Joel: You've spoken up about Grenfell, and held a minute's silence at Wireless, so I guess you're becoming "a voice". How comfortable are you being that "voice"?
Abra: I don't know man. I don't like pressure. It's a good thing though, being something good for the community. I don't know if I've got enough knowledge to do that -- I can only go by what I think. Other people can think differently, so I don't want to be disrespecting no-one or offending no-one with certain opinions.
Joel: I think you've got plenty of knowledge.
Abra: It's just whether I speak on it or not; they're gonna do the things they're gonna do anyway. They're so many special people out there that have been talking for time and nothing's changed.
Joel: But there's no escaping you're an influencer. There are few things more powerful than being able to influence young people. That must be weird for you because you're still a young person yourself.
Abra: Yeah I'm still getting used to it all. This is new to me. I've only been in the industry 12 months.
Joel: Don't you think you think things are a bit shit though. Especially at the moment…
Abra: If you look up at these flats, Grenfell could have been any of these blocks. What I'm mad at is that I feel like they choose what to highlight and what not to highlight. The guy who ran over the Muslims next to Finsbury Park, that was out of the news in a couple days, whereas the Parliament ting got attention for weeks. But I don't know, man. The world's the world.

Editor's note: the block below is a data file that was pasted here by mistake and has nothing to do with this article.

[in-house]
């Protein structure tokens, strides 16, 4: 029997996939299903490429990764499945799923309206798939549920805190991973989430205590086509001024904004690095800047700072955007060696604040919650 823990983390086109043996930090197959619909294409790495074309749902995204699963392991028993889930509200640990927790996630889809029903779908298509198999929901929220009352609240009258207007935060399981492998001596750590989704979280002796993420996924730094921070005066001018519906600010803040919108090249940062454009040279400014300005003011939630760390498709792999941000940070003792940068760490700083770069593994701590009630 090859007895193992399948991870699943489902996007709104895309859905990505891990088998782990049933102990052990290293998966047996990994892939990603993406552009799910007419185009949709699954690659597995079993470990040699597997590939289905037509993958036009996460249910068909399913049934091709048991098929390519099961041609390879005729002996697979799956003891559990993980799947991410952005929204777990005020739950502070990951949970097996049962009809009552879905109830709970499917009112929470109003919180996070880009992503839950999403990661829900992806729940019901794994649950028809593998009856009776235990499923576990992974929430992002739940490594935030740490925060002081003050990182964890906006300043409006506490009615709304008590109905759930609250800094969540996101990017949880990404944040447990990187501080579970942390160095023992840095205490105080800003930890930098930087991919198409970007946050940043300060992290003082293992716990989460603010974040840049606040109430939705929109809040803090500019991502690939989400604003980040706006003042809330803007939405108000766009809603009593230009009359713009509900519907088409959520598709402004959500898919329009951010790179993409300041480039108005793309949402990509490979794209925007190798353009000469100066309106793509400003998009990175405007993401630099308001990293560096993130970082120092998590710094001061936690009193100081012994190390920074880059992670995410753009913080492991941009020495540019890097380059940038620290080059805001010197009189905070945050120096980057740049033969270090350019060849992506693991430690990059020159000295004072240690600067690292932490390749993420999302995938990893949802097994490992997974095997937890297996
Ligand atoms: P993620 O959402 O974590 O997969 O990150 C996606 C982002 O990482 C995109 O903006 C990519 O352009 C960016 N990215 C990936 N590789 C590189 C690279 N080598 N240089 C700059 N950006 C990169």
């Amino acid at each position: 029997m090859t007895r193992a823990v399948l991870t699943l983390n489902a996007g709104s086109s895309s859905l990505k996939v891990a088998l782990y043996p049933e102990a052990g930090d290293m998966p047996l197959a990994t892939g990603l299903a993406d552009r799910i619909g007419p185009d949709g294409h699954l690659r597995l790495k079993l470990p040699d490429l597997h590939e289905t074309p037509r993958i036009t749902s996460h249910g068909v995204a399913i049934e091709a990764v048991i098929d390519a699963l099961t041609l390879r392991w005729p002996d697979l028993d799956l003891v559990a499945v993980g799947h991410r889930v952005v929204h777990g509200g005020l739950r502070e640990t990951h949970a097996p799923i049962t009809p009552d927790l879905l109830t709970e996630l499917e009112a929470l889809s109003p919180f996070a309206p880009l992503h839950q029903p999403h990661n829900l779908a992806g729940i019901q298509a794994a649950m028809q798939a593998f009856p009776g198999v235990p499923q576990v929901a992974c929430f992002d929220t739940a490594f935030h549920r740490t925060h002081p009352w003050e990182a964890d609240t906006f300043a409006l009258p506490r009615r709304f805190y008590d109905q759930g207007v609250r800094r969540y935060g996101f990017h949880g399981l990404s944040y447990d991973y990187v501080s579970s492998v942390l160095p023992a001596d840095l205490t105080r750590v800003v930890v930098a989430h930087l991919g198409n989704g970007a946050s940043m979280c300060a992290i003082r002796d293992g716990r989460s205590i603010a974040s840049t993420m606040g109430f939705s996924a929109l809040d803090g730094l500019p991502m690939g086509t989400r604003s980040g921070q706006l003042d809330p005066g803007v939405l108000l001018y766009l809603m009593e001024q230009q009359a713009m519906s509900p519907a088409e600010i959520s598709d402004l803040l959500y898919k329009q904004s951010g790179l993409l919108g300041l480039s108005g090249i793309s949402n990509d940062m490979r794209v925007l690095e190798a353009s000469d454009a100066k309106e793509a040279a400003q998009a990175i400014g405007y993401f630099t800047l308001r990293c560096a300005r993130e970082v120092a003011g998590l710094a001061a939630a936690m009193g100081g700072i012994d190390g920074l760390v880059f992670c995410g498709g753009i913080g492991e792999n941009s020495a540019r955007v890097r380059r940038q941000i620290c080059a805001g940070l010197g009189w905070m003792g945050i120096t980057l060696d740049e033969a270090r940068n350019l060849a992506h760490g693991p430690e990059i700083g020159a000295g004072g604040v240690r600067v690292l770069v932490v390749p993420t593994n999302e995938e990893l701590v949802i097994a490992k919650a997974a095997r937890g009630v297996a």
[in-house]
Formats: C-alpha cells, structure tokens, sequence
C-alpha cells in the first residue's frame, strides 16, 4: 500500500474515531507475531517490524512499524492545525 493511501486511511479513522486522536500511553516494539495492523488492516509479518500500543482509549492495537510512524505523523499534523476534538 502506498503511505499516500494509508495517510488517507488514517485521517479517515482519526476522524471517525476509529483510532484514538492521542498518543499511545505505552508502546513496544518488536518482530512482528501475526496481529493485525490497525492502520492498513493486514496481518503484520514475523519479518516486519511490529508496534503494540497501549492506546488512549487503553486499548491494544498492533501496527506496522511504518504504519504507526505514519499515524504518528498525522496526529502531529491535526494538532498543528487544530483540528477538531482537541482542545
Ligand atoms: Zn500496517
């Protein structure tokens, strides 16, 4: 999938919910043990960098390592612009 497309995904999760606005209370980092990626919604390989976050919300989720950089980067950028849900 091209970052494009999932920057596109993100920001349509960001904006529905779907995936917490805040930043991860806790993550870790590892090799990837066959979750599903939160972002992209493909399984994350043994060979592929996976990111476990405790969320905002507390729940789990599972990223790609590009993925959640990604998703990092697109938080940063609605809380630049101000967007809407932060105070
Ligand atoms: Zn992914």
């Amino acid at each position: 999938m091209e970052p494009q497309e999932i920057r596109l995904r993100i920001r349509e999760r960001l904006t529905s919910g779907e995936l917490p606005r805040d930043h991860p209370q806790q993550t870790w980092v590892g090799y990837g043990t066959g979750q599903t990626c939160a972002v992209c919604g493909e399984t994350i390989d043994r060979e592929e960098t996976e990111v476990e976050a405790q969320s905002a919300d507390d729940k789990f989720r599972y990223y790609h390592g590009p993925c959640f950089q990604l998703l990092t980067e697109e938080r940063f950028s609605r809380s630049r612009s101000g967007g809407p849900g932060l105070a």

Joel: Do you feel in a position to make a difference to the system?
Abra: Yeah and no. You can, but you can't. We have the voice, but we don't have the power. Whoever's got the power has the power. We've just got the voice.
Joel: So the people who make the decisions are just gonna do what they want, no matter what?
Abra: That's why I don't involve myself in political issues too much. Whether you say stuff or not, they're gonna do what they're gonna do. They've already picked what they wanna do before you've said anything.
Joel: And I feel a lot of it comes down to money. Grenfell would never have happened to a rich estate.
Abra: I still don't understand how a fridge burnt down a whole tower block. There's fires everyday in shitty blocks and they don't burn down. So I don't get it. I think there's more to it. What about you? How did it feel coming out of politics to go into music?
Joel: Well this has always been my passion so it's just so good to do something I proper love. It was hard quitting politics though cos I did love my job. I definitely want to go back into it -- mostly to try give younger people more influence. For now the music is keeping me busy! I am really optimistic about politics at the moment though, despite all the tragedy. I think the Corbyn movement has shown there is still hope for change. We just need to keep the momentum going.
Text Hattie Collins
Photography George Baxter